Square roots 

Linked to a history that stretches almost all the way to the city's incorporation in 1886, the Colorado Springs Fine Arts Center offers a lot of ground to recap. And often it's hilly terrain, fluctuating with the comings and goings of many of the era's major regional players.

The current building rises over the bones of its forebearer, the Broadmoor Art Academy, itself the old home of Spencer and Julie Penrose. (They donated it in 1919 after moving closer to one of their other ventures, The Broadmoor Hotel.) Famed muralist Boardman Robinson became the Academy's head in 1931, and five years later it transitioned into its current incarnation as the Fine Arts Center.

Over its years, the FAC's evolved into a three-headed beast of exhibition, education and entertainment, increasing its membership rolls from an initial count of 44 to more than 4,300 today, all while displaying jaw-dropping works and hosting the masterly and the memorable.


Local philanthropist Alice Bemis Taylor approaches the Broadmoor Art Academy's board of trustees about the creation of a museum to house her extensive Native American art collection.


The BAA's board votes to change the institution's name to the Colorado Springs Fine Arts Center. It later approves the architectural plans created by the husband of Taylor's niece, John Gaw Meem, for a building at the site of the Academy at 30 W. Dale St.


More than 5,000 people — comprising 15 percent of the city — attend the FAC's grand opening, seeing dances from Martha Graham and works from Cézanne, van Gogh, Picasso, Renoir, Matisse and more.


The Center hosts, among others, architect Frank Lloyd Wright, poet Langston Hughes, the Trapp Family Singers of The Sound of Music fame, and an exhibition of celluloid paintings from Snow White and the Seven Dwarfs, the first-ever exhibition of animated cels from the Walt Disney Co.


The Penrose's El Pomar Foundation begins funding art acquisitions, with an initial gift of $5,000.


In response to the U.S. declaring war on Japan, with the safety of coastal cities in doubt, many of the nation's finest art works — pieces from Goya, Honoré Daumier and more — are moved to the FAC for safekeeping. Later that year, Alice Bemis Taylor dies.


James B. Byrnes becomes director, expanding the Center's collection by acquiring pieces from Georgia O'Keeffe, Arthur Dove, John Marin, Marsden Hartley and more.


The FAC hosts scores of national legislators and more than a hundred members of the media for the unveiling of the yet-to-be-constructed U.S. Air Force Academy's architectural designs. The Associated Press quotes Rep. Porter Hardy Jr., D-Va., as saying the future academy "looks like a modernistic cigarette factory."


Julie Penrose dies and is placed with her husband in the Will Rogers Shrine of the Sun, which is decorated with murals by Broadmoor Art Academy instructor Randall Davey.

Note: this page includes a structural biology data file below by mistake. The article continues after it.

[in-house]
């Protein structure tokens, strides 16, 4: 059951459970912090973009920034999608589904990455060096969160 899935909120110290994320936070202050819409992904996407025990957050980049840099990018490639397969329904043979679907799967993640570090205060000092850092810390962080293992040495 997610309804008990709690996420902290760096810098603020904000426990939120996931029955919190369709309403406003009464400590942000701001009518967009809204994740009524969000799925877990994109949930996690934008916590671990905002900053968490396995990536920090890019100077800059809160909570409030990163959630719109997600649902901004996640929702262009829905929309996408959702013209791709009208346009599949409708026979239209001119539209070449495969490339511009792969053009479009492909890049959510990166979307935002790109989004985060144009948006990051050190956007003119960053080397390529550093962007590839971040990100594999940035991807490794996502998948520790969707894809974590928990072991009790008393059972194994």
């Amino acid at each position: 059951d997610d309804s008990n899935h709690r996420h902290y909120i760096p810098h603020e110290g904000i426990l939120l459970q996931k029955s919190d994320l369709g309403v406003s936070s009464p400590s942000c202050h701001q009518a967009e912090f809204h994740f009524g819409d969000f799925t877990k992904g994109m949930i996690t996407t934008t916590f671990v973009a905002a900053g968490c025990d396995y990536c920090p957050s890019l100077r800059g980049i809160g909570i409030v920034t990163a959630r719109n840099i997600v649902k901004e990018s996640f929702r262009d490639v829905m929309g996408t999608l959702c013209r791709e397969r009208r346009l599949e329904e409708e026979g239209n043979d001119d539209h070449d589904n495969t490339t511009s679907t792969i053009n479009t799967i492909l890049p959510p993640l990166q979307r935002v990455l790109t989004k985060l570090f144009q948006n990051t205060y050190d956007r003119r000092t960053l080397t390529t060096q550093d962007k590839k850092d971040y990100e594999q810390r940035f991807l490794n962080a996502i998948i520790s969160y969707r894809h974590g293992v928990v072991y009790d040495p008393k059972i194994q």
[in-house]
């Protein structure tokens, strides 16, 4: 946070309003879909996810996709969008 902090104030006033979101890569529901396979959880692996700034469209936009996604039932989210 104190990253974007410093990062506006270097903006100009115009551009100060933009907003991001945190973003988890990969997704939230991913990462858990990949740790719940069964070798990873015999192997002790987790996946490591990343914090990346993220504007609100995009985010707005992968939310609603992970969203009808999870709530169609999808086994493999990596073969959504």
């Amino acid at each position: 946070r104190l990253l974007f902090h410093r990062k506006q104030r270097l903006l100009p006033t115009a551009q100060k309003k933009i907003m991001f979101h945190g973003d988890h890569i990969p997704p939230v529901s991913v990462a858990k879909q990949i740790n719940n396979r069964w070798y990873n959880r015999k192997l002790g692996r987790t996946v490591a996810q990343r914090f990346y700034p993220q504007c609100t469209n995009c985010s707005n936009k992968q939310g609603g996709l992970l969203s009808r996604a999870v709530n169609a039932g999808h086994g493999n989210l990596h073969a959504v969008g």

The Bemis School of Art for Children is constructed behind the FAC.


Under the guidance of local architect Carlisle Guy, the galleries and school are expanded, with additions added to the east side of the original building.


A $1 million renovation of the theater is completed in anticipation of the FAC's upcoming 50th anniversary.


Artist Mary Ann Bransby restores Archie Musick's basement waterfall mural.


The front-of-the-building murals by Boardman Robinson are restored by his former student, Eric Bransby. Later, the Center is placed on the National Register of Historic Places.


Director David Turner gives a lecture comparing the newly created sound barriers along Interstate 25 to the Berlin Wall. He tells the Independent, "It's not that it's ugly, but it's not beautiful."


Dr. Michael De Marsche becomes director of the Center, initiating blockbuster exhibitions from Dale Chihuly, Peter Max and Andy Warhol, and subsequently purchases more than $2 million in Chihuly artwork.


Driven by a $3.5 million donation, the theater is renovated again — with its sound, light and set capabilities modernized — and renamed the SaGaJi Theatre (taking the first two letters of the names of the donor's three daughters).


The FAC Modern opens in the Plaza of the Rockies with an exhibition of photography from Annie Leibovitz. It will close in November '09 before being turned into the University of Colorado at Colorado Springs' GOCA 121.


The Center finishes a $28 million expansion, expanding gallery space by some 49,000 feet. De Marsche tells the Indy it's "one of the seminal moments in the cultural history of Colorado Springs," and soon leaves for a job in Armenia.


The FAC celebrates its 75th anniversary. The lower-floor galleries feature an in-depth display of the FAC's collection celebrating its heritage. The upstairs galleries will later host solo exhibitions from Brett Weston (in June) and Joellyn Duesberry (in July).


The Center will exhibit a 40-year retrospective of the work of local artist Floyd Tunson.

— Bryce Crawford

Click here to see the fully constructed timeline!


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